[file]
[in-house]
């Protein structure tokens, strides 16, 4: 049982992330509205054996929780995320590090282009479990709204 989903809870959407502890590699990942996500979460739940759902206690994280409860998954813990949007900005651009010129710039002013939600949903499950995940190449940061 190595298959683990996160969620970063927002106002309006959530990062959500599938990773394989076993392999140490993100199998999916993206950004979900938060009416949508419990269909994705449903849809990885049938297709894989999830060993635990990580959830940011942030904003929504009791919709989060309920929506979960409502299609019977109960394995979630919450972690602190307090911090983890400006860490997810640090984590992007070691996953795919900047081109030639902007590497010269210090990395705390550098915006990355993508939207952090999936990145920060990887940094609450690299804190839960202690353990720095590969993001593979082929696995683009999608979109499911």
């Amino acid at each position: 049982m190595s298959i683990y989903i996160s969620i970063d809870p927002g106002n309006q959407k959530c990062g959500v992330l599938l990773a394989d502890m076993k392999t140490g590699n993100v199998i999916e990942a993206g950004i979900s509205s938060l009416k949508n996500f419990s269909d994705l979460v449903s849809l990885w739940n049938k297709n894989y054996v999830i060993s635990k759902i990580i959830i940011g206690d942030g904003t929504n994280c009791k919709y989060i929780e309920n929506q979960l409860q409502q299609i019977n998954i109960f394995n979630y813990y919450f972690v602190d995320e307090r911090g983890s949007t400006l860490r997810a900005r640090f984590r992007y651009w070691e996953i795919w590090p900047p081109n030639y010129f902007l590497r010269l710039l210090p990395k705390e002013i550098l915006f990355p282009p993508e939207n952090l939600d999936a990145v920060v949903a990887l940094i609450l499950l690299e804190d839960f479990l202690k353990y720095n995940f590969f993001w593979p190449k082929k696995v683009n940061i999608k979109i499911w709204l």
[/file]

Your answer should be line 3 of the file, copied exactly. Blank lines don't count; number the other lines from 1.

């Amino acid at each position: 049982m190595s298959i683990y989903i996160s969620i970063d809870p927002g106002n309006q959407k959530c990062g959500v992330l599938l990773a394989d502890m076993k392999t140490g590699n993100v199998i999916e990942a993206g950004i979900s509205s938060l009416k949508n996500f419990s269909d994705l979460v449903s849809l990885w739940n049938k297709n894989y054996v999830i060993s635990k759902i990580i959830i940011g206690d942030g904003t929504n994280c009791k919709y989060i929780e309920n929506q979960l409860q409502q299609i019977n998954i109960f394995n979630y813990y919450f972690v602190d995320e307090r911090g983890s949007t400006l860490r997810a900005r640090f984590r992007y651009w070691e996953i795919w590090p900047p081109n030639y010129f902007l590497r010269l710039l210090p990395k705390e002013i550098l915006f990355p282009p993508e939207n952090l939600d999936a990145v920060v949903a990887l940094i609450l499950l690299e804190d839960f479990l202690k353990y720095n995940f590969f993001w593979p190449k082929k696995v683009n940061i999608k979109i499911w709204l």